MY TWO CENTS: Yes! We are Latinos belongs on every essential reading list of Latino children’s literature, as is often true of books co-authored by the acclaimed duo of Alma Flor Ada and Isabel Campoy. No single work can cover every expression of Latino life in the United States, yet this book for middle-grade readers provides a generous glimpse of historical, cultural, ethnic, and linguistic aspects of the community. The authors’ approach pairs thirteen character vignettes, written as monologues in free verse, with matching expository sections of historical and cultural information. Collectively, the alternating sections deliver vivid, easily digestible insights into what is meant by Latino. There is no single Latino identity, the characters seem to say, and each of us is worthy of your attention.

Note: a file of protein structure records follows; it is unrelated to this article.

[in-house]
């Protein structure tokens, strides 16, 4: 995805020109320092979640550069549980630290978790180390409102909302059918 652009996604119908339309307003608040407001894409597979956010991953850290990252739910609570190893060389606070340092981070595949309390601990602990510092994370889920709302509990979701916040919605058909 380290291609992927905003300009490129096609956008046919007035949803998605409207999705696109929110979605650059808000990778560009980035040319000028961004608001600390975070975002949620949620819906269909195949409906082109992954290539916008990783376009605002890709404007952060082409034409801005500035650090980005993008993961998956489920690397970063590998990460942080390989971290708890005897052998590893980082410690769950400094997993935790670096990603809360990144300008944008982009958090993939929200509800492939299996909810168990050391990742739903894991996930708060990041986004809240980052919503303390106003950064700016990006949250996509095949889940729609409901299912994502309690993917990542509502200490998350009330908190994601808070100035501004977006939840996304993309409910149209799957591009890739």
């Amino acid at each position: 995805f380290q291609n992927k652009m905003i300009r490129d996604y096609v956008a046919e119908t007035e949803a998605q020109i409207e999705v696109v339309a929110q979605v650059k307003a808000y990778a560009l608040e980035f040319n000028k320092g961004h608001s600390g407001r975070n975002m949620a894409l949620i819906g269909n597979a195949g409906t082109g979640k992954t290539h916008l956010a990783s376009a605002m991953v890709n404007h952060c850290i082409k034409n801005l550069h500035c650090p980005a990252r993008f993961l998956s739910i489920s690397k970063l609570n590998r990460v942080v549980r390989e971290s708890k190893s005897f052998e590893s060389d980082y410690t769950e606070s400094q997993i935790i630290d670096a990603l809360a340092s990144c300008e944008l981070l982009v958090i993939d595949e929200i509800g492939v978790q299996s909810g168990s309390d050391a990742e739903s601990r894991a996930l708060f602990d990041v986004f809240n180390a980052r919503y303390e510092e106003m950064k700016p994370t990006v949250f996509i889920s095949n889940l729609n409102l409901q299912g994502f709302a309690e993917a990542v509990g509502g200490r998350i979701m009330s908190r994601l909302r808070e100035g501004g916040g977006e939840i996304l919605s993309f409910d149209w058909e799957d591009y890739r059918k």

The authors’ commitment to showing a wide representation of Latino life comes through in the vignettes. The featured characters reflect a generous range of ethnic and regional groups, some of which speak no Spanish, mirroring the fact that many Latinos come from bicultural and transnational families. In one vignette, we meet Susana, a Sephardic girl who lives in San Francisco. In another, we’re introduced to Dominican-born Santiago, who now calls Detroit home.
Sometimes young Latin@s would love nothing better than to break away from traditions they consider too confining. The story of Gladys, a Puerto Rican living in Philadelphia, is the best example of this. She watches the preparations for her sister’s quinceañera, expecting that before long her mother will want to start planning Gladys’s “quinces.” But Gladys’s dreams are pulling her in another direction, toward college.